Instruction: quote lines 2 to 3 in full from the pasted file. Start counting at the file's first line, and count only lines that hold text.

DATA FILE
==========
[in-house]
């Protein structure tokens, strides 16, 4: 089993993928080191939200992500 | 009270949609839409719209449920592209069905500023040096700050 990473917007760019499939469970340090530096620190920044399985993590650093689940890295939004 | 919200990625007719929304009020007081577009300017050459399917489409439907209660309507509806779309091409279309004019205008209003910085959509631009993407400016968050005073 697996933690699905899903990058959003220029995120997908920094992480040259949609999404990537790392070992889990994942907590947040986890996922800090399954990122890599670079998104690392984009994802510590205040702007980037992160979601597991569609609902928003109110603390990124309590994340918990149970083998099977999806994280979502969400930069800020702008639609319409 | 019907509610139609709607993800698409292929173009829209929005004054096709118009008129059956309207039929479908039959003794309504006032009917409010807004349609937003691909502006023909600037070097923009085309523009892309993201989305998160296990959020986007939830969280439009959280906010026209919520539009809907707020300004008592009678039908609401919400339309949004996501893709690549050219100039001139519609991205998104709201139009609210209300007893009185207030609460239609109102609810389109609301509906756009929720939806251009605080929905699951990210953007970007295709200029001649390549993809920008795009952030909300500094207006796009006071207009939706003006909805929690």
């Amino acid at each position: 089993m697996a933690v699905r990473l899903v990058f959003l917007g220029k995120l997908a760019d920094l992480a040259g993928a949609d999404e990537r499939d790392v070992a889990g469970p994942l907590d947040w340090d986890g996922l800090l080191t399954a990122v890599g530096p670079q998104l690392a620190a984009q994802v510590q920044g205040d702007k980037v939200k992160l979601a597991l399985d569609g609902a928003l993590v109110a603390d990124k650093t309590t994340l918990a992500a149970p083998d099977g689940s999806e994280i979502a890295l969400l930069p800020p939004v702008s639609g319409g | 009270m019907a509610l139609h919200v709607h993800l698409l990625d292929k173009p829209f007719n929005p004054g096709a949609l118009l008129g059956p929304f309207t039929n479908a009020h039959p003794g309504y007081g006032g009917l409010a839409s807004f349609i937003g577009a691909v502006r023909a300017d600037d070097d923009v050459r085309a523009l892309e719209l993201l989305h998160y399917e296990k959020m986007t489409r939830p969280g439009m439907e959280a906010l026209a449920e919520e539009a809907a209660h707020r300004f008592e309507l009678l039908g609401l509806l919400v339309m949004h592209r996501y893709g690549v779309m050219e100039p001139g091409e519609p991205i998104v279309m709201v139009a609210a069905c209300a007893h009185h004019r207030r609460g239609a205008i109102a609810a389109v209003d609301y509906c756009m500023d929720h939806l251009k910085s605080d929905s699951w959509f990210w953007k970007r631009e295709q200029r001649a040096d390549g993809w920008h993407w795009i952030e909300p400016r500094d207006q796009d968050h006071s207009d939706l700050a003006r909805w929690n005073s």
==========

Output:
């Protein structure tokens, strides 16, 4: 089993993928080191939200992500 | 009270949609839409719209449920592209069905500023040096700050 990473917007760019499939469970340090530096620190920044399985993590650093689940890295939004 | 919200990625007719929304009020007081577009300017050459399917489409439907209660309507509806779309091409279309004019205008209003910085959509631009993407400016968050005073 697996933690699905899903990058959003220029995120997908920094992480040259949609999404990537790392070992889990994942907590947040986890996922800090399954990122890599670079998104690392984009994802510590205040702007980037992160979601597991569609609902928003109110603390990124309590994340918990149970083998099977999806994280979502969400930069800020702008639609319409 | 019907509610139609709607993800698409292929173009829209929005004054096709118009008129059956309207039929479908039959003794309504006032009917409010807004349609937003691909502006023909600037070097923009085309523009892309993201989305998160296990959020986007939830969280439009959280906010026209919520539009809907707020300004008592009678039908609401919400339309949004996501893709690549050219100039001139519609991205998104709201139009609210209300007893009185207030609460239609109102609810389109609301509906756009929720939806251009605080929905699951990210953007970007295709200029001649390549993809920008795009952030909300500094207006796009006071207009939706003006909805929690």
């Amino acid at each position: 089993m697996a933690v699905r990473l899903v990058f959003l917007g220029k995120l997908a760019d920094l992480a040259g993928a949609d999404e990537r499939d790392v070992a889990g469970p994942l907590d947040w340090d986890g996922l800090l080191t399954a990122v890599g530096p670079q998104l690392a620190a984009q994802v510590q920044g205040d702007k980037v939200k992160l979601a597991l399985d569609g609902a928003l993590v109110a603390d990124k650093t309590t994340l918990a992500a149970p083998d099977g689940s999806e994280i979502a890295l969400l930069p800020p939004v702008s639609g319409g | 009270m019907a509610l139609h919200v709607h993800l698409l990625d292929k173009p829209f007719n929005p004054g096709a949609l118009l008129g059956p929304f309207t039929n479908a009020h039959p003794g309504y007081g006032g009917l409010a839409s807004f349609i937003g577009a691909v502006r023909a300017d600037d070097d923009v050459r085309a523009l892309e719209l993201l989305h998160y399917e296990k959020m986007t489409r939830p969280g439009m439907e959280a906010l026209a449920e919520e539009a809907a209660h707020r300004f008592e309507l009678l039908g609401l509806l919400v339309m949004h592209r996501y893709g690549v779309m050219e100039p001139g091409e519609p991205i998104v279309m709201v139009a609210a069905c209300a007893h009185h004019r207030r609460g239609a205008i109102a609810a389109v209003d609301y509906c756009m500023d929720h939806l251009k910085s605080d929905s699951w959509f990210w953007k970007r631009e295709q200029r001649a040096d390549g993809w920008h993407w795009i952030e909300p400016r500094d207006q796009d968050h006071s207009d939706l700050a003006r909805w929690n005073s």